It’s such a simple question to ask people how they’ve been affected by a certain event that I’m surprised more news organizations don’t do it. We spend so much time dealing with macro issues, looking at the big picture and trying to tell a story about “the people” without actually asking any one or multiple persons how these “big things” personally affect them.
It is the underutilization of this practice that leads me to appreciate it even more when I see it done well – NPR is a good example – and for that I’m grateful for the work of the Atlantic and Derek Thompson:
The vast majority of the 5.5 million long-term unemployed have been out of work for more than a year. For this installment of “Working it Out,” we asked you if the government should enact special programs to help the long-term unemployed. We’ve received more than 100 responses. Here are some of the smartest, most heartfelt, and most provocative.
Here are two of my favorites:
As a business owner, I can tell you my challenge today is not policy uncertainty, tax liability or regulation. It’s finding customers. You’re not going to fix the consumer problem by putting bandaids on businesses.
Listen, all the things you mention are the entrance fee to playing the game, but they won’t make you any more competitive than the next guy, and they don’t help me find new products & services or customers to buy them.
Caveat: I’m a small business so I don’t get a huge benefit from corporate lobbying, etc.
I completely agree with you on the housing and especially mobility. Tough pill to swallow, but maybe we should be disincentivizing home ownership and giving more support to owners that rent their property.
And this one:
I have worked as a contractor since being laid off, but the interval between engagements has grown to an average of TEN months. My skills are current, having just completed three years of high level IT projects at one of the biggest companies. Recruiters call or email me daily, so not being hired for ANY position is a result of what part of the process? Quite objectively there are MILLIONS of over 50 workers who are going to become dependent on some type of assistance in the next Obama term unless something drastic is done. What’s that old curse? “May you live in interesting times…”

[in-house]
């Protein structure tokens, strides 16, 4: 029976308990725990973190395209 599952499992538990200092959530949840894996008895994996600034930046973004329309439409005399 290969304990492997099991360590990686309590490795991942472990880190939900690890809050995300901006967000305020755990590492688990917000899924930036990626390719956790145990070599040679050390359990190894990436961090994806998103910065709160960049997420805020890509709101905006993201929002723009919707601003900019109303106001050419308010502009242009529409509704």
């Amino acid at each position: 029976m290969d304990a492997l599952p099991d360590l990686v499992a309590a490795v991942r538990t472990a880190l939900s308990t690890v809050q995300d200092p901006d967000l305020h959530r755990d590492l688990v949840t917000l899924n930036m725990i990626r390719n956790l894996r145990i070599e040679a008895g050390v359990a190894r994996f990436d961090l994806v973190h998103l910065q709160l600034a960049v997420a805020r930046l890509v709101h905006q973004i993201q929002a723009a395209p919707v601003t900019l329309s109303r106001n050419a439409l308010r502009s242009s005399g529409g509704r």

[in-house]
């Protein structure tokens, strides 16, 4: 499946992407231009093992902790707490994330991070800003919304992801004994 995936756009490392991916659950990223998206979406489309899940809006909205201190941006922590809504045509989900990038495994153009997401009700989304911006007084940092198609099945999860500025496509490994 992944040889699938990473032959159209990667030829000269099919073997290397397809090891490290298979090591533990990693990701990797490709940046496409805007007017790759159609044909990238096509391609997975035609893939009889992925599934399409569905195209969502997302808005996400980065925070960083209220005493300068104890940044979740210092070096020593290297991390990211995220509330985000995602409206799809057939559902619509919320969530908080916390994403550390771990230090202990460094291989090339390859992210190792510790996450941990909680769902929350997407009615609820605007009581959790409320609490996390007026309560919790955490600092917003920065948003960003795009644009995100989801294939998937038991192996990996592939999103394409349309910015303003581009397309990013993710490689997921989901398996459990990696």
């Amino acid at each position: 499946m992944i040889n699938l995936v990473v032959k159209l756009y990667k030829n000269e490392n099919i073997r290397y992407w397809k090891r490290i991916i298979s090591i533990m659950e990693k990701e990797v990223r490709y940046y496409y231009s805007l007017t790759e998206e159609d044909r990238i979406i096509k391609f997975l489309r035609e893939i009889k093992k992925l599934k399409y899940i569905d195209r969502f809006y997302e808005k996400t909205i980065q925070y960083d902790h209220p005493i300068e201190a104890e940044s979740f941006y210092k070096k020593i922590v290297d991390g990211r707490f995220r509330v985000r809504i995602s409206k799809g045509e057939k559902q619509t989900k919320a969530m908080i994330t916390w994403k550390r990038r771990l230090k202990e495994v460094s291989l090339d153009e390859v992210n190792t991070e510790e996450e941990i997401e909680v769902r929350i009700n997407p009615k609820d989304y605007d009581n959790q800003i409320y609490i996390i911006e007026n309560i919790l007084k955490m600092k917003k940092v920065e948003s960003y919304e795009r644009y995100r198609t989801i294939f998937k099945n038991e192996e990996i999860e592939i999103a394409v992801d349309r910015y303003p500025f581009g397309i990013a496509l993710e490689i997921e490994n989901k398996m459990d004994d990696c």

This morning I was thinking “Man, two years ago I could not have imagined sitting on a bench outside a classroom in a college hallway waiting for class to start.” Two years ago I had a blue-collar career, being relatively well-paid with prospects of eventual job advancement. Then the events of 2008 happened, and lets just say that only one of the three things I listed in the previous sentence remained true. I took a chance for a better future for myself and my family, and hopefully it works out. The point I want to make is that when I’m talking about the economy, policy, and some of these other big issues I’m trying to keep in mind that these are also people’s stories…and my story. What we’re really talking about is the collective stories of individual people and their interactions with the wider world – the micro part of these macro subjects that too often are overlooked.